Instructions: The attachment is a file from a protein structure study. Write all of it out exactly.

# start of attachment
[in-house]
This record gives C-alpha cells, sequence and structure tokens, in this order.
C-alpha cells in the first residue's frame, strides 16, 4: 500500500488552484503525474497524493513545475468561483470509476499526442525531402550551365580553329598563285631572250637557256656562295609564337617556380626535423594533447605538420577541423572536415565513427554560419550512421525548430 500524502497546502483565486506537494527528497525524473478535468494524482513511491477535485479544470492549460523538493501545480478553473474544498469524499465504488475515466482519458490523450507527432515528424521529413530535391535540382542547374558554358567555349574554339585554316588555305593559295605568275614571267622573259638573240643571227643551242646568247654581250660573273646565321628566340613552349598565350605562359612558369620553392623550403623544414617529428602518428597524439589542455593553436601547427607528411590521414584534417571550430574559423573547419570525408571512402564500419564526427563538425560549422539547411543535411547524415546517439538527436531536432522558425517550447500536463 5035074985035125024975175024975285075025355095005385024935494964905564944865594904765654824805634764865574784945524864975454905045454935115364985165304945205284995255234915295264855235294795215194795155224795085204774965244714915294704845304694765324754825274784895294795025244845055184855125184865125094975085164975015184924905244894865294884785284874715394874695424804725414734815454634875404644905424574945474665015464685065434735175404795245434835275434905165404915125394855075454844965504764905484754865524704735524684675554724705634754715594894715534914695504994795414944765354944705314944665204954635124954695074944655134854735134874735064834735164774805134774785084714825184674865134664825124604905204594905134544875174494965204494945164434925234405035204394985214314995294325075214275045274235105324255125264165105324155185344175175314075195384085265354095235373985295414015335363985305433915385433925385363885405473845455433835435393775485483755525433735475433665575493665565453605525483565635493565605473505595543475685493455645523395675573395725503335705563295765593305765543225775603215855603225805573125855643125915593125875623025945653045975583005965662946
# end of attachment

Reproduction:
[in-house]
This record gives C-alpha cells, sequence and structure tokens, in this order.
C-alpha cells in the first residue's frame, strides 16, 4: 500500500488552484503525474497524493513545475468561483470509476499526442525531402550551365580553329598563285631572250637557256656562295609564337617556380626535423594533447605538420577541423572536415565513427554560419550512421525548430 500524502497546502483565486506537494527528497525524473478535468494524482513511491477535485479544470492549460523538493501545480478553473474544498469524499465504488475515466482519458490523450507527432515528424521529413530535391535540382542547374558554358567555349574554339585554316588555305593559295605568275614571267622573259638573240643571227643551242646568247654581250660573273646565321628566340613552349598565350605562359612558369620553392623550403623544414617529428602518428597524439589542455593553436601547427607528411590521414584534417571550430574559423573547419570525408571512402564500419564526427563538425560549422539547411543535411547524415546517439538527436531536432522558425517550447500536463 5035074985035125024975175024975285075025355095005385024935494964905564944865594904765654824805634764865574784945524864975454905045454935115364985165304945205284995255234915295264855235294795215194795155224795085204774965244714915294704845304694765324754825274784895294795025244845055184855125184865125094975085164975015184924905244894865294884785284874715394874695424804725414734815454634875404644905424574945474665015464685065434735175404795245434835275434905165404915125394855075454844965504764905484754865524704735524684675554724705634754715594894715534914695504994795414944765354944705314944665204954635124954695074944655134854735134874735064834735164774805134774785084714825184674865134664825124604905204594905134544875174494965204494945164434925234405035204394985214314995294325075214275045274235105324255125264165105324155185344175175314075195384085265354095235373985295414015335363985305433915385433925385363885405473845455433835435393775485483755525433735475433665575493665565453605525483565635493565605473505595543475685493455645523395675573395725503335705563295765593305765543225775603215855603225805573125855643125915593125875623025945653045975583005965662946